Alaska Group Health Insurance & Employee Benefit Plans

A great way to identify lower prices and premiums for group health insurance and other benefits in Alaska is to engage a dependable and licensed insurance broker. Because brokers are experts, they can help you find the plan that is ideal for your business and employees. Offering a comprehensive employee benefits plan is an important motivator for your staff to stay with the company. It also gives them an easier way to take care of their own health and that of their families.


Alaska Large Group Health Insurance Plans

Large businesses in Alaska, like other states, must offer comprehensive health insurance to their employees to comply with the Affordable Care Act, or they will pay a penalty for noncompliance. Most large companies prefer to offer insurance, and many pay a portion of the cost for their workers. According to the well-respected Kaiser Family Foundation Benefits Survey, 95 percent of large employers make some contribution to the premium cost, with three-quarters of those employers subsidizing at least a quarter of the cost for individual coverage. 

In 2021 large employers offered a range of insurance options to their workforce. Forty-six percent of covered workers in large firms participate in a PPO (preferred provider organization), with another eighteen percent in an HMO (health maintenance organization). Over thirty percent enrolled in a High Deductible Health Plan/Savings Option. What sets the HDHP/SO plans apart from others is that the employer often contributes to the savings option, thereby reducing the burden on the subscriber. That’s not necessarily the case for workers enrolled in other plans, which may also have high deductibles but without the advantages.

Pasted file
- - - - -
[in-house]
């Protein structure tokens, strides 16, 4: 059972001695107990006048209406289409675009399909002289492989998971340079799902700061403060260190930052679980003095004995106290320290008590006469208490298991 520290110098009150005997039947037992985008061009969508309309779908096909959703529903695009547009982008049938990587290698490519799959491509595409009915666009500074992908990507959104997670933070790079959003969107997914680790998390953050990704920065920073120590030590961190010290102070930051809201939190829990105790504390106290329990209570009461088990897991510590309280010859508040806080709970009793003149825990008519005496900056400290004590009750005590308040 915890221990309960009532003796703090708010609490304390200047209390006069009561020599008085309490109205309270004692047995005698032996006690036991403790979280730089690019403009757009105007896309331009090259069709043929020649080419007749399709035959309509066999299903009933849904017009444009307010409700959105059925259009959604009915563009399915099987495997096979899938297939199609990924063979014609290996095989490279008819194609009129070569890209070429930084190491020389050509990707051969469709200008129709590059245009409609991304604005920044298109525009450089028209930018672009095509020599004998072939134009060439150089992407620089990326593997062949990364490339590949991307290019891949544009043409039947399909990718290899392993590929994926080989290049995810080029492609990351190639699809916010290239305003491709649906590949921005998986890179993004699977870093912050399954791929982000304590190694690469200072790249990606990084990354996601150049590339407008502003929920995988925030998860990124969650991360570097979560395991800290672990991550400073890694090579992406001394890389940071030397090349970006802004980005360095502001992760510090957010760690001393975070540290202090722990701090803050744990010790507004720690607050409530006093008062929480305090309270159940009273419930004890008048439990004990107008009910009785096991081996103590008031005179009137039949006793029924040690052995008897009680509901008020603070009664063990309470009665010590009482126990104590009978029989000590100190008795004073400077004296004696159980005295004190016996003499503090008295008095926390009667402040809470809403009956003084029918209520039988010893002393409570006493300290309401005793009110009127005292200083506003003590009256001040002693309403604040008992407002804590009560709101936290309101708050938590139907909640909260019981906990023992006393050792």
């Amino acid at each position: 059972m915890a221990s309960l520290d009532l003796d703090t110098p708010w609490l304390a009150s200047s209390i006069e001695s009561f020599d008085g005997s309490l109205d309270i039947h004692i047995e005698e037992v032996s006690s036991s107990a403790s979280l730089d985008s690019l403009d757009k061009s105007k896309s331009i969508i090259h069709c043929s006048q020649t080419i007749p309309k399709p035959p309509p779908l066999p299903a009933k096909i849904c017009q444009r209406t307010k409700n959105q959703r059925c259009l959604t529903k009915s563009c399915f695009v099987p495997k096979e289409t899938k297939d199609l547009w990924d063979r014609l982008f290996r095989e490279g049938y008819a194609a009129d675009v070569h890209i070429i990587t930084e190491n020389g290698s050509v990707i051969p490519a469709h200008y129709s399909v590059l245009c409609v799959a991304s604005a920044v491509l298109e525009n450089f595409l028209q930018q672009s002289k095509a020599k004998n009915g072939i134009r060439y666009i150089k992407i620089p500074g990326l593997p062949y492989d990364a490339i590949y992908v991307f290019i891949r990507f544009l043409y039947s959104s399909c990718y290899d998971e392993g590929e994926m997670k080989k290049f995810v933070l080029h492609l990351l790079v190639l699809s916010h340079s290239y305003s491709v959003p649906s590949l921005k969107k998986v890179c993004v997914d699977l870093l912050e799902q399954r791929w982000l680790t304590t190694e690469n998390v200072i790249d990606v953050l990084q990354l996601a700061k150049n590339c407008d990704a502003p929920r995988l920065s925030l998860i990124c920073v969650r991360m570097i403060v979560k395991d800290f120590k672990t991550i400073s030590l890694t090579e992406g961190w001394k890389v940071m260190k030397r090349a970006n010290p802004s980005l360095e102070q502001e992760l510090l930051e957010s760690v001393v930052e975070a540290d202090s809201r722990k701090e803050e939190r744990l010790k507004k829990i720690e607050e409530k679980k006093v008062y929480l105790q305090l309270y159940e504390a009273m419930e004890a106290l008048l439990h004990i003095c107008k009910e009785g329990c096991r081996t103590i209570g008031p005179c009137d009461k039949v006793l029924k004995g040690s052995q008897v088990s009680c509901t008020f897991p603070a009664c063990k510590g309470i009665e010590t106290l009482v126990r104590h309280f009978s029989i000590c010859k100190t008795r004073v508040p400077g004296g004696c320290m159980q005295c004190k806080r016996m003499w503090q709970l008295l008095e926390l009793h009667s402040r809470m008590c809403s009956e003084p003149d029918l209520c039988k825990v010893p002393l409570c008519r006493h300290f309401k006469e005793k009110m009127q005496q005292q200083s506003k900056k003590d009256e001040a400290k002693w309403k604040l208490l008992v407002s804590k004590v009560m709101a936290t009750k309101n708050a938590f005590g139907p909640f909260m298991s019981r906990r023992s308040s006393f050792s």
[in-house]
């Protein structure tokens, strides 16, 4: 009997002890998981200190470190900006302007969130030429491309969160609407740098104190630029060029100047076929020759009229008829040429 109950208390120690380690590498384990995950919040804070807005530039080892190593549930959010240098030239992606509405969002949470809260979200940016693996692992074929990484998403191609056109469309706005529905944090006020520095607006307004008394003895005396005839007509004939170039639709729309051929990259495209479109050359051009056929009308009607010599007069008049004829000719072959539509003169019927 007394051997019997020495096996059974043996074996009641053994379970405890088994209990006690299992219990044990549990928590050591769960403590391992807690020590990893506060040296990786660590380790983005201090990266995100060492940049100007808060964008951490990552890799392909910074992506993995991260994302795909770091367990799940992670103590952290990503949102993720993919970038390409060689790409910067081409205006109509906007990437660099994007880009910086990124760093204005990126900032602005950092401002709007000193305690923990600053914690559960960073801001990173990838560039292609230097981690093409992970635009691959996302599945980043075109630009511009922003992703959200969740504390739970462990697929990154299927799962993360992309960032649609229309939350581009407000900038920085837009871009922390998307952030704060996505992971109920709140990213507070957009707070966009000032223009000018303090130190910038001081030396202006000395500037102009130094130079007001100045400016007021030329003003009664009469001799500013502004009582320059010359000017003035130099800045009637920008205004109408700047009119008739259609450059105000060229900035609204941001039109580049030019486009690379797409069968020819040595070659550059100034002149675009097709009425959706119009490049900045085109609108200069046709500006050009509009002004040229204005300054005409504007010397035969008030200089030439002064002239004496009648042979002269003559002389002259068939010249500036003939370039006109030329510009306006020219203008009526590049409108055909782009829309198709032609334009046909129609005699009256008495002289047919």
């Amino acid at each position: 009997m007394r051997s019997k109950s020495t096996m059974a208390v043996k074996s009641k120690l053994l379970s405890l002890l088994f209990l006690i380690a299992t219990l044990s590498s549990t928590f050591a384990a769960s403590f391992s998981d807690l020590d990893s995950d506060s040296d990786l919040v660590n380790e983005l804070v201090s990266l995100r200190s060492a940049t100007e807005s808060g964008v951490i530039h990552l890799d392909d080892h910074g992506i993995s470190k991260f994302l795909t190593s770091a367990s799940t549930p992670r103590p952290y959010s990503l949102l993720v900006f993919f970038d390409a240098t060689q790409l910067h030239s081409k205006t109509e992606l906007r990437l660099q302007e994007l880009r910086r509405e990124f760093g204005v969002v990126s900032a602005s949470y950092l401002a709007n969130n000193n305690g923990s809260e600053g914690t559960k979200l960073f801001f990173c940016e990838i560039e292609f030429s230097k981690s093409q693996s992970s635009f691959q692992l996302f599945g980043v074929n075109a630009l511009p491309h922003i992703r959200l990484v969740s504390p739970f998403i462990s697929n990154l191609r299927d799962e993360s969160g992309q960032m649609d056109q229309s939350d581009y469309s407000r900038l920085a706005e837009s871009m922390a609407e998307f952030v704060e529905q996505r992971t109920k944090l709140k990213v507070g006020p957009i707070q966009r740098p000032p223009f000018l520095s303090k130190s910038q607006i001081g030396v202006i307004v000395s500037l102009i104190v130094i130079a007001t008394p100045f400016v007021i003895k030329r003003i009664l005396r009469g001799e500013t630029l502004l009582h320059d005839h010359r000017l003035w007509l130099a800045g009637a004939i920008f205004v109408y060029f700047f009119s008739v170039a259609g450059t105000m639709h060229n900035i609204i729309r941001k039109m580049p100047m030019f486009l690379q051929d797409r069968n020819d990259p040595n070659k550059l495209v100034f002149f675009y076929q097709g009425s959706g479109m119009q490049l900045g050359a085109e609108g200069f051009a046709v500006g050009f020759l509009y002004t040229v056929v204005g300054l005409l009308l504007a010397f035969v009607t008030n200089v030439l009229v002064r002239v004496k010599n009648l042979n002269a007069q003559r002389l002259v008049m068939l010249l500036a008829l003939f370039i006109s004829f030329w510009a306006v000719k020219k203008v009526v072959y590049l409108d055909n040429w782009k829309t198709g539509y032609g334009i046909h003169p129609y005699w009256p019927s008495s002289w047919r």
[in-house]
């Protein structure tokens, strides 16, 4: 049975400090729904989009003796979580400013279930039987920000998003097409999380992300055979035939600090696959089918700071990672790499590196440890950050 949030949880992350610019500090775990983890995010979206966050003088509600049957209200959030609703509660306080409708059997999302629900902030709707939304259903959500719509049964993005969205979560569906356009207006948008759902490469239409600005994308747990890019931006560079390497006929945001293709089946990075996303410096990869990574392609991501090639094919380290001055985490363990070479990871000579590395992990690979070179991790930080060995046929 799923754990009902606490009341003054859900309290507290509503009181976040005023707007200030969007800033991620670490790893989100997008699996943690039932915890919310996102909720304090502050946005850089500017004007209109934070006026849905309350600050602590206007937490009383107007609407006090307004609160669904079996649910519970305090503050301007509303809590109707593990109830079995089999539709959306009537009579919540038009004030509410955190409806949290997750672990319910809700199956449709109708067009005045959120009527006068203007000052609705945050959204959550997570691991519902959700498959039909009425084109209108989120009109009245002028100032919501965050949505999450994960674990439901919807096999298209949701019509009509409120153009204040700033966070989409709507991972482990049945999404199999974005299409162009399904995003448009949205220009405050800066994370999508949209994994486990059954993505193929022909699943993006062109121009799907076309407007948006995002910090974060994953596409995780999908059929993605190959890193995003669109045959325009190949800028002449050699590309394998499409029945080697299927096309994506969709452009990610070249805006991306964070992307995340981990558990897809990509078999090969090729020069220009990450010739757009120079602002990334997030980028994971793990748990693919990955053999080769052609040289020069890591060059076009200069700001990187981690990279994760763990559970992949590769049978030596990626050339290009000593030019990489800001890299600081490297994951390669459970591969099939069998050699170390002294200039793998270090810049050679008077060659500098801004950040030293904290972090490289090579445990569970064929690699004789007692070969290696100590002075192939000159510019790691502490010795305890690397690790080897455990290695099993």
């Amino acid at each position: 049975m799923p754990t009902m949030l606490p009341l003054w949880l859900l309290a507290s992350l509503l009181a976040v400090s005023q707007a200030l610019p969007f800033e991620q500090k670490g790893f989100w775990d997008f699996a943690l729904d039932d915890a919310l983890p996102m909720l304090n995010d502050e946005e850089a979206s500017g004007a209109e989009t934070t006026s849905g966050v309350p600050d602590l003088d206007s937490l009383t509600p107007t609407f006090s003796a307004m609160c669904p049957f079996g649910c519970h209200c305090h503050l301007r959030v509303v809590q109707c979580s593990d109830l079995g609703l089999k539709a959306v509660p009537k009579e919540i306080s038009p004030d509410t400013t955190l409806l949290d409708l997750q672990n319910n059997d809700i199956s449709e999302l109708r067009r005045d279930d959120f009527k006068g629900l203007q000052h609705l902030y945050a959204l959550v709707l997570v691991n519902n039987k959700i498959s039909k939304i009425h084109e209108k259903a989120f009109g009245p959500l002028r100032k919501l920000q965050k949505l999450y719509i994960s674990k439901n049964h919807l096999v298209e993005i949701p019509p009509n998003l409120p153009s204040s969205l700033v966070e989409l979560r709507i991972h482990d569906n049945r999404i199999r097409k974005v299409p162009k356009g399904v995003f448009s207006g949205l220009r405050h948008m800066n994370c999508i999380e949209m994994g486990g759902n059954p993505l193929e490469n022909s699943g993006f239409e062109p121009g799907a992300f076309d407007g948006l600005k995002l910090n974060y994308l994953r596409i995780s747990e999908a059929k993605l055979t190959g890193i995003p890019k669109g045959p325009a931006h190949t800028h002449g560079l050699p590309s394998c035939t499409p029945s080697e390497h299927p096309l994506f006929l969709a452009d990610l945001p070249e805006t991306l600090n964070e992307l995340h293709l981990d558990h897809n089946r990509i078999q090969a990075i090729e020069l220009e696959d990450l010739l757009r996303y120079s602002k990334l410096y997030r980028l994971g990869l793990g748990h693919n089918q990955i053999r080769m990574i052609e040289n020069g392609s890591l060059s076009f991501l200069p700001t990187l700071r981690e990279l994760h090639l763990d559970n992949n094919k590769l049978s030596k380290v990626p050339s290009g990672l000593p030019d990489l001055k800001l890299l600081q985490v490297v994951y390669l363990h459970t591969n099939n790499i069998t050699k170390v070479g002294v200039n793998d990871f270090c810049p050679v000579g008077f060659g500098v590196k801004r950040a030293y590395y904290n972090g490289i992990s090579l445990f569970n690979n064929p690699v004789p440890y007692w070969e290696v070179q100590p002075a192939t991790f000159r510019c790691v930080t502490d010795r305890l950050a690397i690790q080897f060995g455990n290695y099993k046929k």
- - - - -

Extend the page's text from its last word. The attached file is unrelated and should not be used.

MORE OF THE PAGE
Alaska Small Business Health Insurance Plans

One way that small businesses in Alaska can try to reduce their health insurance costs is by offering a selection of plans to employees. If the employer offers the same subsidy for each plan, the worker can then choose how much they want to spend and decide between options based on cost and coverage. For this strategy to work, it’s essential that the employer provide comprehensive education for the employees about how each plan operates.

For example, despite growing use, many employees still aren’t fully aware of how a high deductible health plan with an HSA works to their advantage. The deductible amount seems intimidating, and the employee may not consider the offset of a lower premium. Also, some workers may not understand the difference between the HSA and older FSA accounts, which have unpopular “use it or lose it” provisions. Your Taylor Benefits Insurance can help you design educational material and communications to ensure that employees are fully up to speed on the differences between the plans available.